Adventures in Peru, Chapter 10

Gambling Man

Tales of the Turf, Part 6

Piccione, the Italian I have referred to in connection with Huacachina, owned a famous racehorse in the Argentine, named Pippermint. Pippermint was sired at Saturnino Unsue’s haras Indesis by St. Mirin. When put up at the usual yearly auction, he failed to fetch the reserve placed upon him, so George Attucha took him over on racing terms, i.e. if the horse, within a year, won an amount in stakes and other prizes equal to his reserve price, he then became Attucha’s property. Pippermint paid for himself many times over, his winnings amounting, I believe, to something like 140,000 dollars. At the finish of his racing career Attucha parted with him for £10,000 to Piccione, who wanted a stallion for his place in South Africa.

Some folk seem extraordinarily lucky. Attucha, for instance. I met him once at Mar-del-Plata, where I had taken Simpleton, hoping the sea-water would strengthen his leg. He had broken a small bone just below the joint, and it had not long been set. Attucha was enjoying himself among the bathers; varying this pleasant pastime with an occasional visit to the roulette tables. I accompanied him one night to the rooms. We each took with us about £10. Attucha staked his money on number 32. I placed mine on number 33. We had agreed that whoever of us won, should return the other his original stake capital. Round and round went the little ball, darting hither and thither, until it finally came to rest in number 32. Attucha raked in his winnings, and gave me back my £10. Once bit, twice shy, I didn’t risk it again, for I never loved gambling, not even on the Turf, and rarely backed a horse outside my own stable.

Don Jorge, however, decided to see his run of luck out. By the end of the week he had increased his gains to 56,000 dollars!

Attucha owned the famous French mare Siberie. I last saw him at Newmarket July meeting, about 1912. He had brought over a flier from the Argentine, but failed to capture anything with him.* Attucha also purchased Perrier, one of the late King Edward’s horses, giving £2100 for him, if I remember aright.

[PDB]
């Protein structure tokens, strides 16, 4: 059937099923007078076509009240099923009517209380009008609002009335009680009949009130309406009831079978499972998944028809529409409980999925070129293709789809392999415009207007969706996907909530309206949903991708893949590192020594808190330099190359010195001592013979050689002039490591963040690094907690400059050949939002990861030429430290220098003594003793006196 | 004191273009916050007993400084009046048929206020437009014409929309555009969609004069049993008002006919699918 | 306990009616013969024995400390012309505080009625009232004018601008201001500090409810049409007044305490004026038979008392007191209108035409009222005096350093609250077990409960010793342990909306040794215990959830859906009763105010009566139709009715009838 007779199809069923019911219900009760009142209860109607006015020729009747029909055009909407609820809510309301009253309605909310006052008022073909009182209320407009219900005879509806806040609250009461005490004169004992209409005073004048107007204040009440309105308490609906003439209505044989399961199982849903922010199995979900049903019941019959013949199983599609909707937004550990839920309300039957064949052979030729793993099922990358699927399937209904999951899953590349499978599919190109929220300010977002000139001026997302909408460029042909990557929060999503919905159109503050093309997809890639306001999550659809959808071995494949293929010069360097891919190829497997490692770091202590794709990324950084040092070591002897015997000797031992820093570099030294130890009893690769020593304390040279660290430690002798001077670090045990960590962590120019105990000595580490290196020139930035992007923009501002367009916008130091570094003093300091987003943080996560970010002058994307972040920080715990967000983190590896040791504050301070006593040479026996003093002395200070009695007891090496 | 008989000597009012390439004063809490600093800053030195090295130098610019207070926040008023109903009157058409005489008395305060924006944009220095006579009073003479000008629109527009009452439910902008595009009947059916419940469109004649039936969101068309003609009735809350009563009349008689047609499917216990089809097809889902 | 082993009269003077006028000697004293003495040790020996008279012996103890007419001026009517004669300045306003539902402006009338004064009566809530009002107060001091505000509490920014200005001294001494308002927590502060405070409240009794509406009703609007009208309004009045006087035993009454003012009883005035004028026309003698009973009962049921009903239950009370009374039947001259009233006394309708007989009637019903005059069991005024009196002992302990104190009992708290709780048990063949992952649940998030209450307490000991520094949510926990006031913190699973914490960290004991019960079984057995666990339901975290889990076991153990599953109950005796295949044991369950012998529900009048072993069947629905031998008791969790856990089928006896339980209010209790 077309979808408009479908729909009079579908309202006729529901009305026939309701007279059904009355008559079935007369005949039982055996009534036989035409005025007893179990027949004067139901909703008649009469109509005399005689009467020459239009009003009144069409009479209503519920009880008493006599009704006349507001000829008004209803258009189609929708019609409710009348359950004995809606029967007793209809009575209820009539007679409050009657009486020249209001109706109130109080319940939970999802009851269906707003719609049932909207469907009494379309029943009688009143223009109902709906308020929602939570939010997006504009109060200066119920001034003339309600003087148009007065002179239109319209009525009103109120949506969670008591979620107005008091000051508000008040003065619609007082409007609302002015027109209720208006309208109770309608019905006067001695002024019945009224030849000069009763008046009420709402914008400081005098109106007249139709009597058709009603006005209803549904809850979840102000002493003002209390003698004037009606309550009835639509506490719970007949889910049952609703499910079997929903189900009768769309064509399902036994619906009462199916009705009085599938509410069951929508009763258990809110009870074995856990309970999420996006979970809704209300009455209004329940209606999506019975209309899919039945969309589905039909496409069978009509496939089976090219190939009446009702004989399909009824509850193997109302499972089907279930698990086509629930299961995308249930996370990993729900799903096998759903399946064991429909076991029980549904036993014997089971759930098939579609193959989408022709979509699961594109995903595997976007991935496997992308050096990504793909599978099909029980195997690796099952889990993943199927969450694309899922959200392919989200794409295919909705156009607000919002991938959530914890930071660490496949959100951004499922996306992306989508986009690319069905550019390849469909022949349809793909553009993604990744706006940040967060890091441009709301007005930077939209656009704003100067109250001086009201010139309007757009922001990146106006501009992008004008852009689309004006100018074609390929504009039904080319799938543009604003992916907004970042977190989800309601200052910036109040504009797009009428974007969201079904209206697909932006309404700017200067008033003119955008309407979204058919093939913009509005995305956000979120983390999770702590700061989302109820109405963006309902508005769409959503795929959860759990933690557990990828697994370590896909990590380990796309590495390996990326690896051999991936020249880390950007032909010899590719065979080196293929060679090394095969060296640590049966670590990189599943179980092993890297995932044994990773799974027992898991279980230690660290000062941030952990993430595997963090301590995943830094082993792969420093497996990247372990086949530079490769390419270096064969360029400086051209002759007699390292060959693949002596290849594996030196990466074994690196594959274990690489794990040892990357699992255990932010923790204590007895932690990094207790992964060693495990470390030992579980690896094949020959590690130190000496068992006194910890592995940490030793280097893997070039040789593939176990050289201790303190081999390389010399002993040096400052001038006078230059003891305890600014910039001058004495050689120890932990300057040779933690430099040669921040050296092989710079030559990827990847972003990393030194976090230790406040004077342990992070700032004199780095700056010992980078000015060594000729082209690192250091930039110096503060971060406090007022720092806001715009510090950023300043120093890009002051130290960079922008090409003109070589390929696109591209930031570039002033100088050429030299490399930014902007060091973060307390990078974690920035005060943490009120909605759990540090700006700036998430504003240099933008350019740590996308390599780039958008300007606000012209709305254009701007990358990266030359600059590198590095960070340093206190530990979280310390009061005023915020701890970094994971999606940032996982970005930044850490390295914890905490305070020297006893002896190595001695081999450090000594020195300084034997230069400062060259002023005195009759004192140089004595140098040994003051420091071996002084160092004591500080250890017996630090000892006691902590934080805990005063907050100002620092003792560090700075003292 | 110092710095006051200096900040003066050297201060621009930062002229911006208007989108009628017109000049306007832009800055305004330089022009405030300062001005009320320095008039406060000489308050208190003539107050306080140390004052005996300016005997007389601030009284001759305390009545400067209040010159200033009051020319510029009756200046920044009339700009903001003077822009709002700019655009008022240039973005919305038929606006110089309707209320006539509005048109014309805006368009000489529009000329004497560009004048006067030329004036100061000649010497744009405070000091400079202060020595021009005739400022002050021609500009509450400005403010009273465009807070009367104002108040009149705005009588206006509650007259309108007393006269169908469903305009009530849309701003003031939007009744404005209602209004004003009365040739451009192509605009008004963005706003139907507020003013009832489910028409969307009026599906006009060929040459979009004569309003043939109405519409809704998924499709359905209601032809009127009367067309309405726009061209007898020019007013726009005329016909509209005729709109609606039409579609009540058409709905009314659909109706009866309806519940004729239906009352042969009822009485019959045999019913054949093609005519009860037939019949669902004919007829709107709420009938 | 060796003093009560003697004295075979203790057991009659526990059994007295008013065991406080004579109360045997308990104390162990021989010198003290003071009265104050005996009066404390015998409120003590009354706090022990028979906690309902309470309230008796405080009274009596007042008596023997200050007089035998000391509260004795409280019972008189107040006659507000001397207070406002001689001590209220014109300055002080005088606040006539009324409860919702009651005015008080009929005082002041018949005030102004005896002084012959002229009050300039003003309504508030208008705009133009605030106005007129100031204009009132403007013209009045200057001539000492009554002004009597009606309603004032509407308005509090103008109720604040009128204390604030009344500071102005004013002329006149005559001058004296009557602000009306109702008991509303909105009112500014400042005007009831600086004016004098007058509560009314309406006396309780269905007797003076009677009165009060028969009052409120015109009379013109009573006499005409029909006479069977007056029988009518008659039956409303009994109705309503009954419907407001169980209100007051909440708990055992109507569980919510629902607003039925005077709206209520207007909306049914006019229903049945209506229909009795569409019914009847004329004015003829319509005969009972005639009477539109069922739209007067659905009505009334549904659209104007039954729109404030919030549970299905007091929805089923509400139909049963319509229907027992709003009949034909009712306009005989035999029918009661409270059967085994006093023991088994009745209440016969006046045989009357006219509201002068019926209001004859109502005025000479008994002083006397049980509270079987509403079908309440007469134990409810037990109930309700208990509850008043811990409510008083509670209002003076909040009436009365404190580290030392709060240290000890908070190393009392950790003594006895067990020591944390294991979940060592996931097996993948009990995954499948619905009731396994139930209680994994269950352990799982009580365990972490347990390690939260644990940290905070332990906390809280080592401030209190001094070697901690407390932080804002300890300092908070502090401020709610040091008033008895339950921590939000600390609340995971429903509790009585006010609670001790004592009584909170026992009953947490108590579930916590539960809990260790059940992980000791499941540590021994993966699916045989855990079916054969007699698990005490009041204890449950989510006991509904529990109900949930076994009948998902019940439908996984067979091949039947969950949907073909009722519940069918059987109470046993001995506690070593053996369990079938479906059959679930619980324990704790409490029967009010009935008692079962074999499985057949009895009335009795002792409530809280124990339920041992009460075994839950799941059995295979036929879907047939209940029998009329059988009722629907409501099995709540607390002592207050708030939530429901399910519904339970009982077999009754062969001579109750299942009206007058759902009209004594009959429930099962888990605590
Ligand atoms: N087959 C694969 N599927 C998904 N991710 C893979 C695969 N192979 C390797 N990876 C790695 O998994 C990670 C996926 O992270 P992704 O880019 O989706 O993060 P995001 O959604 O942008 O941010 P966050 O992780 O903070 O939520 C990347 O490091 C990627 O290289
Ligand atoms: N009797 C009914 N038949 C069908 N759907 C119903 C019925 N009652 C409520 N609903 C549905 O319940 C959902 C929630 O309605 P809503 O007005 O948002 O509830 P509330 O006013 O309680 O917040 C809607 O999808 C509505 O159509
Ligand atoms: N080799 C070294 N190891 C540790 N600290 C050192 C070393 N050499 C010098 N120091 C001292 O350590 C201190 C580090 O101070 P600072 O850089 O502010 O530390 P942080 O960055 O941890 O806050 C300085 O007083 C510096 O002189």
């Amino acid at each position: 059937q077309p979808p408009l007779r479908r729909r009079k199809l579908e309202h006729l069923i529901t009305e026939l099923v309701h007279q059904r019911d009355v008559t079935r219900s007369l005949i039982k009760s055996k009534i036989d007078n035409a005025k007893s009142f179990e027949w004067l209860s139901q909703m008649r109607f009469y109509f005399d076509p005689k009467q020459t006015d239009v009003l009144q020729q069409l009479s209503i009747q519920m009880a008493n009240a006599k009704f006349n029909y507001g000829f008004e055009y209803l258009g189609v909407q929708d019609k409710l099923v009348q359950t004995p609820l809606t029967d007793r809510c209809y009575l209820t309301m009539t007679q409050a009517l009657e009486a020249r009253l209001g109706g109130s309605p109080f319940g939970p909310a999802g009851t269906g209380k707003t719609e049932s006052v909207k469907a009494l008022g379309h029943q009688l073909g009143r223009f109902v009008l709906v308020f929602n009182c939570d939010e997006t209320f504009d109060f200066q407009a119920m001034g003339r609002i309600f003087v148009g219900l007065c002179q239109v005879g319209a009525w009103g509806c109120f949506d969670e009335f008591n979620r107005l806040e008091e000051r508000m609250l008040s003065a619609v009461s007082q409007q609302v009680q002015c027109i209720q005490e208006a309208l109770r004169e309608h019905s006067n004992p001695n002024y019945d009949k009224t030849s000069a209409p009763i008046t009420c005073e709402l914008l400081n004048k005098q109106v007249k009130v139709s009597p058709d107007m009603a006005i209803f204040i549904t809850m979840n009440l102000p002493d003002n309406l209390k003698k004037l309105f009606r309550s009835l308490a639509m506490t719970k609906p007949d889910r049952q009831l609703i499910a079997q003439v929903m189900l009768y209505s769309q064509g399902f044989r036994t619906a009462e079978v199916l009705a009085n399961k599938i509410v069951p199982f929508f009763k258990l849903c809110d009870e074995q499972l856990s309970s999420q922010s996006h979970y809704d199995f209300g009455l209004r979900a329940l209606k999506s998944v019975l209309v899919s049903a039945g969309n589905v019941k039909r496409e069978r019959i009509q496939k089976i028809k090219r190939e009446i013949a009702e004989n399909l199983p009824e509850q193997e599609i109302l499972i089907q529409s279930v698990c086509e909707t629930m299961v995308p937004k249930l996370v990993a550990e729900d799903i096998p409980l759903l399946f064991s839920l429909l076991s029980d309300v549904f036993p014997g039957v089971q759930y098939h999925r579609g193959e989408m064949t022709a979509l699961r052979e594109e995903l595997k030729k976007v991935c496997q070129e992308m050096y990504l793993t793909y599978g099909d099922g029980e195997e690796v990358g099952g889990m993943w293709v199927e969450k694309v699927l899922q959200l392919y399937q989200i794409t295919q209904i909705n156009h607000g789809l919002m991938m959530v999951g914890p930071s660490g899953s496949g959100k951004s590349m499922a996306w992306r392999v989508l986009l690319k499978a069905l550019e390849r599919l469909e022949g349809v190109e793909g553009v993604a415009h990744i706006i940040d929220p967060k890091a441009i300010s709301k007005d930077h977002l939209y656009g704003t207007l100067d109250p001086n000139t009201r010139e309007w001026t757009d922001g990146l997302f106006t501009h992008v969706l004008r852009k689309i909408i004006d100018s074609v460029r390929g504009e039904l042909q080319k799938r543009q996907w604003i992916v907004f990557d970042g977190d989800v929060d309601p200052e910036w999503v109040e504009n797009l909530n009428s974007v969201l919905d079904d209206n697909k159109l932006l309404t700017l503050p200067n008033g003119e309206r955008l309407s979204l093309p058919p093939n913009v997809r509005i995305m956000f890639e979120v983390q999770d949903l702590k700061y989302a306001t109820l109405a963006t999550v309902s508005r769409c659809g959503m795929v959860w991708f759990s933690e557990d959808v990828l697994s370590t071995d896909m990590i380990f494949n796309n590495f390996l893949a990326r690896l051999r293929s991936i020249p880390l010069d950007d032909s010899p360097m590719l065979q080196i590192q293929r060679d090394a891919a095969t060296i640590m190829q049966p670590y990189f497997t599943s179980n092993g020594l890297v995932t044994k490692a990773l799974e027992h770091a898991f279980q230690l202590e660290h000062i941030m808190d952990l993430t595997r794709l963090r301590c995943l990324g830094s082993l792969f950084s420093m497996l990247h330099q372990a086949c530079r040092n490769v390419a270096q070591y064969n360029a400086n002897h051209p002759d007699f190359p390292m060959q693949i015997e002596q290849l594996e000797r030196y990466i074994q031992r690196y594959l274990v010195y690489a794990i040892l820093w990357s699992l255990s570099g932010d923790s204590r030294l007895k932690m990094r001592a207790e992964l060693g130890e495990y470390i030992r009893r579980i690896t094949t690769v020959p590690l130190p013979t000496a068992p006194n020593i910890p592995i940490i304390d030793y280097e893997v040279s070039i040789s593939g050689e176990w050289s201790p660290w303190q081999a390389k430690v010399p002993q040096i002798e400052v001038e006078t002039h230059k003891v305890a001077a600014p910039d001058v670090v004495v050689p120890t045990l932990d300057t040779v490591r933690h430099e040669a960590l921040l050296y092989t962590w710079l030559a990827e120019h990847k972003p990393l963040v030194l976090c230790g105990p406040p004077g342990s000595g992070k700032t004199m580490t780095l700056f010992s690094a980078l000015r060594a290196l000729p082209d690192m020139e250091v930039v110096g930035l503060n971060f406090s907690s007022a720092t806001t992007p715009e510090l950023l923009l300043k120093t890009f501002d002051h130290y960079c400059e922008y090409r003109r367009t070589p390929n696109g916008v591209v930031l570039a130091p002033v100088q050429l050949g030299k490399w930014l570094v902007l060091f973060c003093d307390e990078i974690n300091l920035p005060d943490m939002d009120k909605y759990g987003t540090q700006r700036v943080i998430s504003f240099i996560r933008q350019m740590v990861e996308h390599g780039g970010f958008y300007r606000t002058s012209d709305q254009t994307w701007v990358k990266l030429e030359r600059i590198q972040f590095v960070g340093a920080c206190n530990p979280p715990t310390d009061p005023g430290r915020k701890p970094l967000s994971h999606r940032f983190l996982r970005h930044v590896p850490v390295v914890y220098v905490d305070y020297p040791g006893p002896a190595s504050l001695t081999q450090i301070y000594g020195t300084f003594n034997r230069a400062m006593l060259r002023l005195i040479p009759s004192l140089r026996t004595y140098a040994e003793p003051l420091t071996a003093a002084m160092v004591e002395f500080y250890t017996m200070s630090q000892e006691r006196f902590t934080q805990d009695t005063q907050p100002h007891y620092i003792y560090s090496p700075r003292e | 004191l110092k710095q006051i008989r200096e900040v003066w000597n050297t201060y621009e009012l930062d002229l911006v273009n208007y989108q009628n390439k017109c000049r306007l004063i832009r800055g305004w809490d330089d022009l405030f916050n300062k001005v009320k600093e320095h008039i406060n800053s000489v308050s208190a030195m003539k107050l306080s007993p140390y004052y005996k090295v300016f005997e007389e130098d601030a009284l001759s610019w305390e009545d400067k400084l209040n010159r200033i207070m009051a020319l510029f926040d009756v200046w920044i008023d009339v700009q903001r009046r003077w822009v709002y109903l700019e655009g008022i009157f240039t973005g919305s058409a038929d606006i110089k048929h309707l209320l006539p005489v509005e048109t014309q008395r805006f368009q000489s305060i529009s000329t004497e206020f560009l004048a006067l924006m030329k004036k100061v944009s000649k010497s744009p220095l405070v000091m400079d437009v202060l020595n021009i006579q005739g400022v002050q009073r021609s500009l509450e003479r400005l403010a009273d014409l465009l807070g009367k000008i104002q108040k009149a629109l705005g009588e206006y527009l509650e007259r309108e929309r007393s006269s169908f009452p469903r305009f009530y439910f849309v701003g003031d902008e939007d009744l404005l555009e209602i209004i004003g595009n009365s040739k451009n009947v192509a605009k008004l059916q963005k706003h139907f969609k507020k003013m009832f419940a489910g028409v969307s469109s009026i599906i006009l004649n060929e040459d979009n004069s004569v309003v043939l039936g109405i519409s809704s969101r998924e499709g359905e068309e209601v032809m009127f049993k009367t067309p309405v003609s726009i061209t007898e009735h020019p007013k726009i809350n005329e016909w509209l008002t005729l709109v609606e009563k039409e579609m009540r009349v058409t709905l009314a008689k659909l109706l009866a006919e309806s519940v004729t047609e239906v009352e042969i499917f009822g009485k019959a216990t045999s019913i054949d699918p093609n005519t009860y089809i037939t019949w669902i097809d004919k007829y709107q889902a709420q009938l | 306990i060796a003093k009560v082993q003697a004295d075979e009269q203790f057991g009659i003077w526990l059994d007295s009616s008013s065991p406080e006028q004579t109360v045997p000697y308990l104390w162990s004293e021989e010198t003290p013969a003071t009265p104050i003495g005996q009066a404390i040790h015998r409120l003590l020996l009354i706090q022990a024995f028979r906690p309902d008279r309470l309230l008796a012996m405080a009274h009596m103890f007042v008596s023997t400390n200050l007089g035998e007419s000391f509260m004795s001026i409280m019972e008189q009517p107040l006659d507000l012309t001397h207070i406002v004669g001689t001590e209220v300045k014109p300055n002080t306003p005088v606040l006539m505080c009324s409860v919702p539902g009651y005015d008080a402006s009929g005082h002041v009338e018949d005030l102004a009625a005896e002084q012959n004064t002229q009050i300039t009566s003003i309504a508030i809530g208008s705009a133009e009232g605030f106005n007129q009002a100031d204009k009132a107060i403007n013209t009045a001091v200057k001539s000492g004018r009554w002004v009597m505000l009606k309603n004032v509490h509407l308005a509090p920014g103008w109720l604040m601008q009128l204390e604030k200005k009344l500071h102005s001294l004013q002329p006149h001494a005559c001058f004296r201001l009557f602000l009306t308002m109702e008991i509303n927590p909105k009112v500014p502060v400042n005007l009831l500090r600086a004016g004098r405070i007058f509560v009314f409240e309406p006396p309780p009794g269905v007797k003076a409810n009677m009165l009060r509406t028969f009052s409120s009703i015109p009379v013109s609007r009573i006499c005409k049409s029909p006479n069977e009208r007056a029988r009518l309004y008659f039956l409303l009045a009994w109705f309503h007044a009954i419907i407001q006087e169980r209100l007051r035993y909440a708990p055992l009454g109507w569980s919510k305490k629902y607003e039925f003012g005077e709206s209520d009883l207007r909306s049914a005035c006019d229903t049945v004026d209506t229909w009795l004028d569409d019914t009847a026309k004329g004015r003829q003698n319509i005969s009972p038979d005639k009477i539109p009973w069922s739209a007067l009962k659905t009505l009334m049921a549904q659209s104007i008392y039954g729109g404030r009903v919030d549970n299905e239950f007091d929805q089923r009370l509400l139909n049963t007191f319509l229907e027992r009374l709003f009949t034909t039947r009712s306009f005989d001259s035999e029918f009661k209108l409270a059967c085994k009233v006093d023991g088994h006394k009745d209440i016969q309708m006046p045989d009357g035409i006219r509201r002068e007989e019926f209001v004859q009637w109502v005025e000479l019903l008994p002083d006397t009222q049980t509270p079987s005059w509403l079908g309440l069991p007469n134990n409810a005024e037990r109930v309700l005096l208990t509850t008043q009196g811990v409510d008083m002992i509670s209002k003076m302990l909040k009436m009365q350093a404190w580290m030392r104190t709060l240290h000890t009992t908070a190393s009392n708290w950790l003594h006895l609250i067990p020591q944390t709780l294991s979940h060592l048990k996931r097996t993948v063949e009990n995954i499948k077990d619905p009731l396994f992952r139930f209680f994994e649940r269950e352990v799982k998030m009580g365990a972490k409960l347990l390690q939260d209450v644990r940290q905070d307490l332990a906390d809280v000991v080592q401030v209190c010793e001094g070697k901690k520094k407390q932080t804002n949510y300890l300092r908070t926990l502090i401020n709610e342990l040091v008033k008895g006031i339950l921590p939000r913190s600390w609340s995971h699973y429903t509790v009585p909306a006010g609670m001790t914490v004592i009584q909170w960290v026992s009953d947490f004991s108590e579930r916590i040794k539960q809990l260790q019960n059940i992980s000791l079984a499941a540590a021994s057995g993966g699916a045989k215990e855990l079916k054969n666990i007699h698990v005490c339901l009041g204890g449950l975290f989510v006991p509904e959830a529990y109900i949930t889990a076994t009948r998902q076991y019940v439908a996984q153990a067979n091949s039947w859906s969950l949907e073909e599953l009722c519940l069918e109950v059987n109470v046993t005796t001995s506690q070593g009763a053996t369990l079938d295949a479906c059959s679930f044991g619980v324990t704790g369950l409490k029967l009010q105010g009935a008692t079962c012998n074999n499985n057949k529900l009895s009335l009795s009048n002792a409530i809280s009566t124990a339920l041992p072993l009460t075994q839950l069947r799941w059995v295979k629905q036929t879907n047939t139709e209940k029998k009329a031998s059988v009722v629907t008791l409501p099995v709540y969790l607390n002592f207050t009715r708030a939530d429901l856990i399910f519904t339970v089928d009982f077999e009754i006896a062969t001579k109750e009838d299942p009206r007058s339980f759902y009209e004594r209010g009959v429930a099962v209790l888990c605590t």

At Mar-del-Plata on another occasion I was accosted by one of Argentine’s biggest racing men. He was hard up, having mortgaged his house and shares. “I want to have a flutter,” said he. “Lend me five dollars, old pal.” I complied with his request, and he vanished into the roulette room, to reappear an hour later with 1000 dollars. Some years later I ran up against him in London. He was very pleased to see me, and said the little loan I made him brought him luck. He had played his winnings up, and eventually turned the original five dollars into 40,000. With this sum he paid off his mortgages, and then, like a sensible fellow, chucked roulette for ever and ever, Amen.

Although, as I have said before, I seldom chanced my luck at the tables, yet I must admit that the fickle goddess was once not too unkind to me. During my stay at Mar-del-Plata with Simpleton, I took a prominent English Church official to the roulette room. He wouldn’t play, he simply wished to look on and gather material for a speech he had to make at Buenos Ayres.

I for my part bought £1 worth of chips, and started backing Attucha’s lucky number. It was good enough to turn up, so I went on, and couldn’t do wrong. Within about an hour I won £300. I then left the tables, and took good care not to trouble them again.

With my winnings I paid all my expenses at Mar-del-Plata, including all Simpleton and my hacks had cost me, and even then landed back in Buenos Ayres with £200 in my pocket. So I considered I had a very cheap holiday!

*In my racing reminiscences I shall advance my theory for the failure of Argentine horses to show their proper form in England.